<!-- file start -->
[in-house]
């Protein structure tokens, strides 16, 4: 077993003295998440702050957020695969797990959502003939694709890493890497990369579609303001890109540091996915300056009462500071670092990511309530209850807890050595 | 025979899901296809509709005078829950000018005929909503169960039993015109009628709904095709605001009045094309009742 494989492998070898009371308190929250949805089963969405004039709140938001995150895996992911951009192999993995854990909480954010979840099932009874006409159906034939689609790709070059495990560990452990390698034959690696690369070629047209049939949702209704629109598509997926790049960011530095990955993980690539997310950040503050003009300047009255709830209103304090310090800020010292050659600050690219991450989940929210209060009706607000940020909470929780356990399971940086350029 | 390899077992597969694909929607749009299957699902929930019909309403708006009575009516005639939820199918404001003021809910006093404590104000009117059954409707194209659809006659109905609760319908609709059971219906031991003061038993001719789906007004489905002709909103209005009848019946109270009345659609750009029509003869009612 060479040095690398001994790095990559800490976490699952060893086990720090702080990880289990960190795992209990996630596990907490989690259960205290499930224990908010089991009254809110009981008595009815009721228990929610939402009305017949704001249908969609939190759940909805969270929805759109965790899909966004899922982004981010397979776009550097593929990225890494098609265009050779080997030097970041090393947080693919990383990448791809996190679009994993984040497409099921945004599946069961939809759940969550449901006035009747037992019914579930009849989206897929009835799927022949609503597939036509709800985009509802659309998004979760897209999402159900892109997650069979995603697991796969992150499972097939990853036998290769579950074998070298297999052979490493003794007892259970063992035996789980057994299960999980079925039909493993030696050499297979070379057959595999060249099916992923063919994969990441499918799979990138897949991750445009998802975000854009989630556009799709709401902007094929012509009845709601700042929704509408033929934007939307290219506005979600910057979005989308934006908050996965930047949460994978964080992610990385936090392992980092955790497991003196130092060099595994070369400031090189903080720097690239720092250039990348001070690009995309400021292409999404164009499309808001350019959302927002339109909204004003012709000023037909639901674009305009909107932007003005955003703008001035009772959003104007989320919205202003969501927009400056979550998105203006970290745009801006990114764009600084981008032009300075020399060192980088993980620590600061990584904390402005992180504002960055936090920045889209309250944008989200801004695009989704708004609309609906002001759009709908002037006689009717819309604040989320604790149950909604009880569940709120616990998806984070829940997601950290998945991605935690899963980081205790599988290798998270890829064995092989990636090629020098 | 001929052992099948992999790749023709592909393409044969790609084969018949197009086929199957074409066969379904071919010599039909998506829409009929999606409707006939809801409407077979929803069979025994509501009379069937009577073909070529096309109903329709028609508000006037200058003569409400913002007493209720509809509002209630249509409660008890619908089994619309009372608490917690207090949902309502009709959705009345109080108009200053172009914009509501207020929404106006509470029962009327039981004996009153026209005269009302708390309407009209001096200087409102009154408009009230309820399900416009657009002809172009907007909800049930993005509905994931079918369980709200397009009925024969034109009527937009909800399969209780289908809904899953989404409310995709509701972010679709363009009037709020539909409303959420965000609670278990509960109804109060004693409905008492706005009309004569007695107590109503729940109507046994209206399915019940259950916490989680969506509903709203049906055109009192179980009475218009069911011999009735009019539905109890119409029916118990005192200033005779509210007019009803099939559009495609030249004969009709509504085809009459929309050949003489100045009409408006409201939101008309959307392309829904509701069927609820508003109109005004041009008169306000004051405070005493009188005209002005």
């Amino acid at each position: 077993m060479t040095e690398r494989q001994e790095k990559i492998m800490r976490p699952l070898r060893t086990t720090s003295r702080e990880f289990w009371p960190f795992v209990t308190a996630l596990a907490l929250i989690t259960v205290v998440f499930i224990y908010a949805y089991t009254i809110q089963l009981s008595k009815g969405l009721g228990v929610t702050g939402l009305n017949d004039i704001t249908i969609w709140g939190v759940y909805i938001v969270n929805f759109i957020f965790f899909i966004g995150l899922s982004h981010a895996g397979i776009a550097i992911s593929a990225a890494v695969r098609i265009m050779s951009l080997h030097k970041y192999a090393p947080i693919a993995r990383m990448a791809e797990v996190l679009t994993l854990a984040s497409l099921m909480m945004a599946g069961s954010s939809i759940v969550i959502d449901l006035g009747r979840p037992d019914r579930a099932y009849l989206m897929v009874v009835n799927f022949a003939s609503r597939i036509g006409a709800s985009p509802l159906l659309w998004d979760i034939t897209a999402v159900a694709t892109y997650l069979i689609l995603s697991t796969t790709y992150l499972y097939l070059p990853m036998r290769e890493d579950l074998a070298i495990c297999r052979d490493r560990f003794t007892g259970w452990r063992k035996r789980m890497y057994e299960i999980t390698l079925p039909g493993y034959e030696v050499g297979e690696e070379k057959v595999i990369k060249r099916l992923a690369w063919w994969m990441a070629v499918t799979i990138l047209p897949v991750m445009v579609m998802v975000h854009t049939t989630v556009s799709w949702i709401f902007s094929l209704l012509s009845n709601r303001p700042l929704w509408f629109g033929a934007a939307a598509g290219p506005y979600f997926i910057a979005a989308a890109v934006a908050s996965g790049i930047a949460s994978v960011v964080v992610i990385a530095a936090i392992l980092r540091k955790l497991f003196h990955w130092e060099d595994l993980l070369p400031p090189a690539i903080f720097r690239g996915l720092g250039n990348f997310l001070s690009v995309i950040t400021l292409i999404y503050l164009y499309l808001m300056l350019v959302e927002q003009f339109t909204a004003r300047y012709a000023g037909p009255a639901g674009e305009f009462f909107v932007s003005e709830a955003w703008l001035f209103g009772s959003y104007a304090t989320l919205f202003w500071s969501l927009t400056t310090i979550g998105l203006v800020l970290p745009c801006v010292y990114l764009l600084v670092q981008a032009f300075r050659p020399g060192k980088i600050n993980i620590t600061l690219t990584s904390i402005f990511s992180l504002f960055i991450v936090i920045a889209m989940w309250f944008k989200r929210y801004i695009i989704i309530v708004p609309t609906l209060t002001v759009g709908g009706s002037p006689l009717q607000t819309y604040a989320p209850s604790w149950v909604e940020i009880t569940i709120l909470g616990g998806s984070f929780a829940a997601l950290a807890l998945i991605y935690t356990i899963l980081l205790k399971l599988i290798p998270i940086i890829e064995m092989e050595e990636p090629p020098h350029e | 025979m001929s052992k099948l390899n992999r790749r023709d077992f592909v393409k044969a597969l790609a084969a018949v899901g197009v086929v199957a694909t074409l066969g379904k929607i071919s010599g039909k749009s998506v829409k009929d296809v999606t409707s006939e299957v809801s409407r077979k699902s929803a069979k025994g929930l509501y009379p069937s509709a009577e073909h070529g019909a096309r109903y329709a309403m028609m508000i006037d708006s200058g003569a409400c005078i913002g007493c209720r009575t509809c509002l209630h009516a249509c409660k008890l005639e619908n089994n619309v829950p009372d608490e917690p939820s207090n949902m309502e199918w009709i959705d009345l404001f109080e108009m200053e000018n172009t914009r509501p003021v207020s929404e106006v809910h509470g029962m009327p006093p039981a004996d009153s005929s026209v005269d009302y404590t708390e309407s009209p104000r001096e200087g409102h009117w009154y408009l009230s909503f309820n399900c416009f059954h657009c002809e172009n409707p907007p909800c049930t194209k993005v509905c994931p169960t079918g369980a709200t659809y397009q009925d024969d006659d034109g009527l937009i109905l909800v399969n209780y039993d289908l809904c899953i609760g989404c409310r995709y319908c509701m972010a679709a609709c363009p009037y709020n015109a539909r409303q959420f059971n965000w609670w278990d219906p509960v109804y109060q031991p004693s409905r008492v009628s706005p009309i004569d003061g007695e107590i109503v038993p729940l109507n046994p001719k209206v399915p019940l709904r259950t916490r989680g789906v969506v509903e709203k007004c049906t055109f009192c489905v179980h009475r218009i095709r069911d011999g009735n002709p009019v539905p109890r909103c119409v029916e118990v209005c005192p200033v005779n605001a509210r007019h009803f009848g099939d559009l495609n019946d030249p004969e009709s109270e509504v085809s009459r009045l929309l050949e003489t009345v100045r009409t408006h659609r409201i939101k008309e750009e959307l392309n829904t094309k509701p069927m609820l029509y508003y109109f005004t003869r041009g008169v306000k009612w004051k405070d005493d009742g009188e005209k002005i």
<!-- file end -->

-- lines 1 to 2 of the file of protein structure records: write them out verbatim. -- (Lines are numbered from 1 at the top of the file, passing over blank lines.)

[in-house]
């Protein structure tokens, strides 16, 4: 077993003295998440702050957020695969797990959502003939694709890493890497990369579609303001890109540091996915300056009462500071670092990511309530209850807890050595 | 025979899901296809509709005078829950000018005929909503169960039993015109009628709904095709605001009045094309009742 494989492998070898009371308190929250949805089963969405004039709140938001995150895996992911951009192999993995854990909480954010979840099932009874006409159906034939689609790709070059495990560990452990390698034959690696690369070629047209049939949702209704629109598509997926790049960011530095990955993980690539997310950040503050003009300047009255709830209103304090310090800020010292050659600050690219991450989940929210209060009706607000940020909470929780356990399971940086350029 | 390899077992597969694909929607749009299957699902929930019909309403708006009575009516005639939820199918404001003021809910006093404590104000009117059954409707194209659809006659109905609760319908609709059971219906031991003061038993001719789906007004489905002709909103209005009848019946109270009345659609750009029509003869009612 060479040095690398001994790095990559800490976490699952060893086990720090702080990880289990960190795992209990996630596990907490989690259960205290499930224990908010089991009254809110009981008595009815009721228990929610939402009305017949704001249908969609939190759940909805969270929805759109965790899909966004899922982004981010397979776009550097593929990225890494098609265009050779080997030097970041090393947080693919990383990448791809996190679009994993984040497409099921945004599946069961939809759940969550449901006035009747037992019914579930009849989206897929009835799927022949609503597939036509709800985009509802659309998004979760897209999402159900892109997650069979995603697991796969992150499972097939990853036998290769579950074998070298297999052979490493003794007892259970063992035996789980057994299960999980079925039909493993030696050499297979070379057959595999060249099916992923063919994969990441499918799979990138897949991750445009998802975000854009989630556009799709709401902007094929012509009845709601700042929704509408033929934007939307290219506005979600910057979005989308934006908050996965930047949460994978964080992610990385936090392992980092955790497991003196130092060099595994070369400031090189903080720097690239720092250039990348001070690009995309400021292409999404164009499309808001350019959302927002339109909204004003012709000023037909639901674009305009909107932007003005955003703008001035009772959003104007989320919205202003969501927009400056979550998105203006970290745009801006990114764009600084981008032009300075020399060192980088993980620590600061990584904390402005992180504002960055936090920045889209309250944008989200801004695009989704708004609309609906002001759009709908002037006689009717819309604040989320604790149950909604009880569940709120616990998806984070829940997601950290998945991605935690899963980081205790599988290798998270890829064995092989990636090629020098 | 001929052992099948992999790749023709592909393409044969790609084969018949197009086929199957074409066969379904071919010599039909998506829409009929999606409707006939809801409407077979929803069979025994509501009379069937009577073909070529096309109903329709028609508000006037200058003569409400913002007493209720509809509002209630249509409660008890619908089994619309009372608490917690207090949902309502009709959705009345109080108009200053172009914009509501207020929404106006509470029962009327039981004996009153026209005269009302708390309407009209001096200087409102009154408009009230309820399900416009657009002809172009907007909800049930993005509905994931079918369980709200397009009925024969034109009527937009909800399969209780289908809904899953989404409310995709509701972010679709363009009037709020539909409303959420965000609670278990509960109804109060004693409905008492706005009309004569007695107590109503729940109507046994209206399915019940259950916490989680969506509903709203049906055109009192179980009475218009069911011999009735009019539905109890119409029916118990005192200033005779509210007019009803099939559009495609030249004969009709509504085809009459929309050949003489100045009409408006409201939101008309959307392309829904509701069927609820508003109109005004041009008169306000004051405070005493009188005209002005």